Disability-inclusive Education in Emergencies: Key concepts, approaches, and principles for practice
This report defines and clarifies key concepts and terminology for disability-inclusive education in emergencies (EiE) and provides seven guiding principles. It is meant to be used as a companion piece to the INEE Minimum Standards and to support stakeholders’ efforts to be more intentional in their design, implementation, monitoring, and evaluation of disability-inclusive EiE interventions. Although the principles address disability inclusion in education, many also are relevant for supporting the education of other marginalized or vulnerable learners in emergencies, including girls, refugee and displaced learners, and ethnic and linguistic minorities.
The seven guiding principles, which are based on international evidence and best practices, were designed collaboratively with diverse EiE stakeholders. They should be trialed and tested, and then iteratively adapted, contextualized, and localized as needed to fit the cultures and contexts of the communities in which learners with disabilities live and learn. The seven guiding principles for disability-inclusive EiE are as follows:
- Encourage local ownership of inclusive education efforts by meaningfully engaging communities in education efforts, OPDs in particular.
- Strengthen disability data collection tools and processes to enable more informed decision-making across all phases of an emergency.
- Support early interventions for learners with disabilities and ensure that they have access to basic services, including assistive devices and technologies, and specialized services.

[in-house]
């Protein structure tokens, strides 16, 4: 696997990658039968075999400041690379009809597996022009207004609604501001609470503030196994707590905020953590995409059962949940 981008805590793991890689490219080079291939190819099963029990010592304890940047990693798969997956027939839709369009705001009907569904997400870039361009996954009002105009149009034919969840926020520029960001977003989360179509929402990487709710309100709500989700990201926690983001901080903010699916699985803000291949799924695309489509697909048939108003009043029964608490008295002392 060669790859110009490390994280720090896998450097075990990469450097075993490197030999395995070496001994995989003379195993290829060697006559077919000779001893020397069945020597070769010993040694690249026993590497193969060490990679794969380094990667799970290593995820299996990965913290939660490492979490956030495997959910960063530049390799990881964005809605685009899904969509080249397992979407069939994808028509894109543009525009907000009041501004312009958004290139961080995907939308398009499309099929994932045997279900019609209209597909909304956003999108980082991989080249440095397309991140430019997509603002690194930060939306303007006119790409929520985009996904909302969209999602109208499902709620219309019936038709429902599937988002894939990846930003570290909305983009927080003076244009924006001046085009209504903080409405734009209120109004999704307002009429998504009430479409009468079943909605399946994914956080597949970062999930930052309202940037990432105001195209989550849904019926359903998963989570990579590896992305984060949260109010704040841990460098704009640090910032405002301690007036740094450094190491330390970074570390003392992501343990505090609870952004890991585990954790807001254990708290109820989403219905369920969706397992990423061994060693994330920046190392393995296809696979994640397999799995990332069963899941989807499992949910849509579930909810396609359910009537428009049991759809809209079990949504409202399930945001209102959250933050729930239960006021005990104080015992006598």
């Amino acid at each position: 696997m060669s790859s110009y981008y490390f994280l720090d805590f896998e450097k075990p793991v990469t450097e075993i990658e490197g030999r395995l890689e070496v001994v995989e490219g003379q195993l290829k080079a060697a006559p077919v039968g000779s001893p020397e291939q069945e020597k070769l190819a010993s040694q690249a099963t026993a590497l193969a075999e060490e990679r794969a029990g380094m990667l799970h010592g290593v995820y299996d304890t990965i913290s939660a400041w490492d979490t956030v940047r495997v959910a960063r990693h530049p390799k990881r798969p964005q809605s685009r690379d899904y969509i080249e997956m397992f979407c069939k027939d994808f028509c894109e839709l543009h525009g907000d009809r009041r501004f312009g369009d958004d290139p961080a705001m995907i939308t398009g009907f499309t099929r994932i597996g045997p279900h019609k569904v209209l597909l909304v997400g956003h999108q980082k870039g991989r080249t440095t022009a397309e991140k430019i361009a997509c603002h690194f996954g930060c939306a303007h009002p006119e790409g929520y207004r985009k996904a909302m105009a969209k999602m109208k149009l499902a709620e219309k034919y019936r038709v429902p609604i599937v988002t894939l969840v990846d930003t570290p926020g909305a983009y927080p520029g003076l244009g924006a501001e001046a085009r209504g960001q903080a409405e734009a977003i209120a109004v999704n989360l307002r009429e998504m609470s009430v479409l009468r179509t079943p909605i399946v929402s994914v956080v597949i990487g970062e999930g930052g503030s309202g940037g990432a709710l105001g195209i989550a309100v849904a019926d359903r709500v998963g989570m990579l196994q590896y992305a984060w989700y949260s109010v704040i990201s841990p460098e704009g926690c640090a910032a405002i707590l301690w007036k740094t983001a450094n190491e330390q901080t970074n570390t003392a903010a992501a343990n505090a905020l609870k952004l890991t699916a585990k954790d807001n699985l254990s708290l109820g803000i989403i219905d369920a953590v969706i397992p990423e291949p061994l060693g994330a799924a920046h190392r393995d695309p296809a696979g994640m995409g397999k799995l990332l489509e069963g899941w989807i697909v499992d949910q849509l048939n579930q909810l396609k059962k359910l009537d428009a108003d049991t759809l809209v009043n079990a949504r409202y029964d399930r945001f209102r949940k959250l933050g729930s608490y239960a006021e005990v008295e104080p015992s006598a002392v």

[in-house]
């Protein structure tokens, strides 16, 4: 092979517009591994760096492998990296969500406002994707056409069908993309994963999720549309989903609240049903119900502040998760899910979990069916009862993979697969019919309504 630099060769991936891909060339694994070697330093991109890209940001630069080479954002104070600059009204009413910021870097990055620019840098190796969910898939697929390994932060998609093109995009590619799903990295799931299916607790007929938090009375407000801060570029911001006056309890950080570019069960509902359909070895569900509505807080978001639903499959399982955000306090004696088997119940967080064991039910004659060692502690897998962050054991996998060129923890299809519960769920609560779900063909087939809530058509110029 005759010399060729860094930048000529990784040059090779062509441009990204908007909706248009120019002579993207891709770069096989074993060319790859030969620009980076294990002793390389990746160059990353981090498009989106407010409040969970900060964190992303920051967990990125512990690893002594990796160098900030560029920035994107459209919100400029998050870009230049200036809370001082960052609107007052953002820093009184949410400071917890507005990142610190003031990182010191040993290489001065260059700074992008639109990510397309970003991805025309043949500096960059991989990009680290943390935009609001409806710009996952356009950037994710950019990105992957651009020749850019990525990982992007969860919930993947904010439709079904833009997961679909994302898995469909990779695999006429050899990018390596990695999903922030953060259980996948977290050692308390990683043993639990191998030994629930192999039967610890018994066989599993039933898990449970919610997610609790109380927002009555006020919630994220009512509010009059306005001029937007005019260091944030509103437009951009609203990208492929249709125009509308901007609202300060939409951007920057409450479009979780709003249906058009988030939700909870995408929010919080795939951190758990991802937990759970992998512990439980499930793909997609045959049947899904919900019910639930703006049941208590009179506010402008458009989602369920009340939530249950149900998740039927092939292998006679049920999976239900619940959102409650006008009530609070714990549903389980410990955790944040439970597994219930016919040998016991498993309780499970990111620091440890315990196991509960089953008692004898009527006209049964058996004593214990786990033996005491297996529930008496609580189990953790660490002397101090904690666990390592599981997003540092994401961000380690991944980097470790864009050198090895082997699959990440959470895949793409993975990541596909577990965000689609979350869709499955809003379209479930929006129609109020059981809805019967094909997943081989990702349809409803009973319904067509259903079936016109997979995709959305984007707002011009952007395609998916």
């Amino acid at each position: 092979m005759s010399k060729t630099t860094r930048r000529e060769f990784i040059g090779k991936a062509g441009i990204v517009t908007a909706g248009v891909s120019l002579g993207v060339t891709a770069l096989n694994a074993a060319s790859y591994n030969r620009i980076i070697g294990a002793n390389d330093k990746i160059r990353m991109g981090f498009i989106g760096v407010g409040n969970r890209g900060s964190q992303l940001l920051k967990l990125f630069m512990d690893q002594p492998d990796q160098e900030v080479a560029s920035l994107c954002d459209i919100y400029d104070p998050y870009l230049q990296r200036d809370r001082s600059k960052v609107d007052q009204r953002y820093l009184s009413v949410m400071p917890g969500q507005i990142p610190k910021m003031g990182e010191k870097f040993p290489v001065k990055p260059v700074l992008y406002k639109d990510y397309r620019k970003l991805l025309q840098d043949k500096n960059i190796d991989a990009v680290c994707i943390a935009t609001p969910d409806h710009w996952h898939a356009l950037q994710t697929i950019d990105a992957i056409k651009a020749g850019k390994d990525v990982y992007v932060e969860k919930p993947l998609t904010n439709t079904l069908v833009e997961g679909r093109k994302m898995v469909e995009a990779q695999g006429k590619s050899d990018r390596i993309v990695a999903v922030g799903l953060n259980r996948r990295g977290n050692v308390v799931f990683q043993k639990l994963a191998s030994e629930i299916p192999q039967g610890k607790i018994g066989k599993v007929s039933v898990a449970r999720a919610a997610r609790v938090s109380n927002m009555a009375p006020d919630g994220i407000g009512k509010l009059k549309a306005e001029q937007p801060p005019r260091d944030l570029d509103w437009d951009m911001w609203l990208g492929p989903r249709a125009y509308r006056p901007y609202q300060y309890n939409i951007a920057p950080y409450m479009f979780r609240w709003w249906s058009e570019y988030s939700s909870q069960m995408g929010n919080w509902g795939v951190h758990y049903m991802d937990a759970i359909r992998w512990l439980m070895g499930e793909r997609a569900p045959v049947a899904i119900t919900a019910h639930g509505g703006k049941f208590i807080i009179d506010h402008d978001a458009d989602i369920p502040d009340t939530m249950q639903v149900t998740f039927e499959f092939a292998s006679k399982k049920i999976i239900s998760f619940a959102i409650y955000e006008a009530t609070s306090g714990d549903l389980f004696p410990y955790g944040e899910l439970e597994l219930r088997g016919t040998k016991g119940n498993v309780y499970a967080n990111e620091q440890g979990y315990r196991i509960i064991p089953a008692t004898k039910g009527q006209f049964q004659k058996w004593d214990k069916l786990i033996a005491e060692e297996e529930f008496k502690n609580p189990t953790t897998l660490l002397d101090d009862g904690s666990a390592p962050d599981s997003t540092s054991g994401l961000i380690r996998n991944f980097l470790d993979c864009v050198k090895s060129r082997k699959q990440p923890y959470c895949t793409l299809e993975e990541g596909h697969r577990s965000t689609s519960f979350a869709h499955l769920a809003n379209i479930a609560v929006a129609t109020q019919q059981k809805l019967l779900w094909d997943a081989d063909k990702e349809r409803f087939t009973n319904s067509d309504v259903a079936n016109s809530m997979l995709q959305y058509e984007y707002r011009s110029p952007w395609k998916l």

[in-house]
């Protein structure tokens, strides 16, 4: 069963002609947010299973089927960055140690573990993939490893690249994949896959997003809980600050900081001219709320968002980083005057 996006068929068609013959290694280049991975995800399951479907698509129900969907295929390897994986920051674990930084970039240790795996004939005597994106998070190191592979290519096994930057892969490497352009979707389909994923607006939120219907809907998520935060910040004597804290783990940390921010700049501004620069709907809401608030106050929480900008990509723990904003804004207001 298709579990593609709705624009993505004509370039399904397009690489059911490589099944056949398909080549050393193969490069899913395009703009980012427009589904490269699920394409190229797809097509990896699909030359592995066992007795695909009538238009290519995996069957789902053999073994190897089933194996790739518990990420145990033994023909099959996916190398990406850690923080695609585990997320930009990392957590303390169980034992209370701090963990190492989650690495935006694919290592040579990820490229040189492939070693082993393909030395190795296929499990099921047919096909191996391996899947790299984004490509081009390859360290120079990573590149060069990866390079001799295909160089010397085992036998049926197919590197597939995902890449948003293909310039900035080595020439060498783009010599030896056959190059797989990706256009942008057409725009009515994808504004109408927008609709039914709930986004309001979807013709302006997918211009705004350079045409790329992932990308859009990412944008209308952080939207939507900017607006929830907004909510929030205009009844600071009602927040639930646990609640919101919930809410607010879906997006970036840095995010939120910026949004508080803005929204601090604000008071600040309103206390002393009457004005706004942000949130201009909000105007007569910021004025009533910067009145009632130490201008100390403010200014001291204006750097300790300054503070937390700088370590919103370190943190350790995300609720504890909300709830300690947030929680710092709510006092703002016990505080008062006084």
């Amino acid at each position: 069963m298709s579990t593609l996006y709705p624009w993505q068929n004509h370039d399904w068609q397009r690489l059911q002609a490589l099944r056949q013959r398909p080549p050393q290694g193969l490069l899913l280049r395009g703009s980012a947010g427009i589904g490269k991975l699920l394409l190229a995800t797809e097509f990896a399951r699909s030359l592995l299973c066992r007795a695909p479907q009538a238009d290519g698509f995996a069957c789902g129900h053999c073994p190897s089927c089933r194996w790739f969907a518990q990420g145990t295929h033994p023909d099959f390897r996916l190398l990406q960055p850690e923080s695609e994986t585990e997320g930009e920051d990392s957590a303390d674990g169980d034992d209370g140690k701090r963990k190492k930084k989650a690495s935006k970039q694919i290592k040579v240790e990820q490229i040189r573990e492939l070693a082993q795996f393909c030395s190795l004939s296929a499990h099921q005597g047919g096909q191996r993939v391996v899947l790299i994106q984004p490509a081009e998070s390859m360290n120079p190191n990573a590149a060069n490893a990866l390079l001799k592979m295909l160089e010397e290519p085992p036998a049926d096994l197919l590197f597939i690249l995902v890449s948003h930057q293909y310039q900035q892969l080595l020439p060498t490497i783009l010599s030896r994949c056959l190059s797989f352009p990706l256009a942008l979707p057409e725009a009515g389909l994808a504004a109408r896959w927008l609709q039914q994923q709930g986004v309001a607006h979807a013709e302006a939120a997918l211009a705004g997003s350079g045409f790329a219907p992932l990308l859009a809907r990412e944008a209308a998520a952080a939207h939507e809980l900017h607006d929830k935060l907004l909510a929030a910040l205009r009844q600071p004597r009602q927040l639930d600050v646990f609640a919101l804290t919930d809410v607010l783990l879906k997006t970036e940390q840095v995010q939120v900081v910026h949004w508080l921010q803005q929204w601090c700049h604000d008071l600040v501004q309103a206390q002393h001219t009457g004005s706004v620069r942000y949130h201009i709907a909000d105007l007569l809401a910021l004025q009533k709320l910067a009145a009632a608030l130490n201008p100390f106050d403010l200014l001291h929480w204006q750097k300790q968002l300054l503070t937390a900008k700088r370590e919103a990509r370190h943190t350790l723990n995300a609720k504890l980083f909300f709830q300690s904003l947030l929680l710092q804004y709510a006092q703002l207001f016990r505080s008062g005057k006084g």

- Remove barriers to education access and participation for learners with disabilities, and create safe and inclusive teaching and learning environments.
- Provide reasonable accommodations in the curriculum, instruction, and assessment, and create accessible and inclusive teaching and learning materials (TLM).
- Support the wellbeing and motivation of teachers, including those with disabilities, and help them meet their learners’ diverse needs.
- Use a rights-based approach to disability-inclusive EiE and mainstream disability-inclusion into organizational and institutional culture.
Each principle is presented along with a summary box that contains a list of bullet points to consider in conjunction with the INEE Minimum Standards. Examples from the disability-inclusive EiE approaches mapping conducted during the development of this report are also included to illustrate how the principle is operationalized in diverse EiE contexts and geographic settings, and for different target groups and learners with diverse disabilities.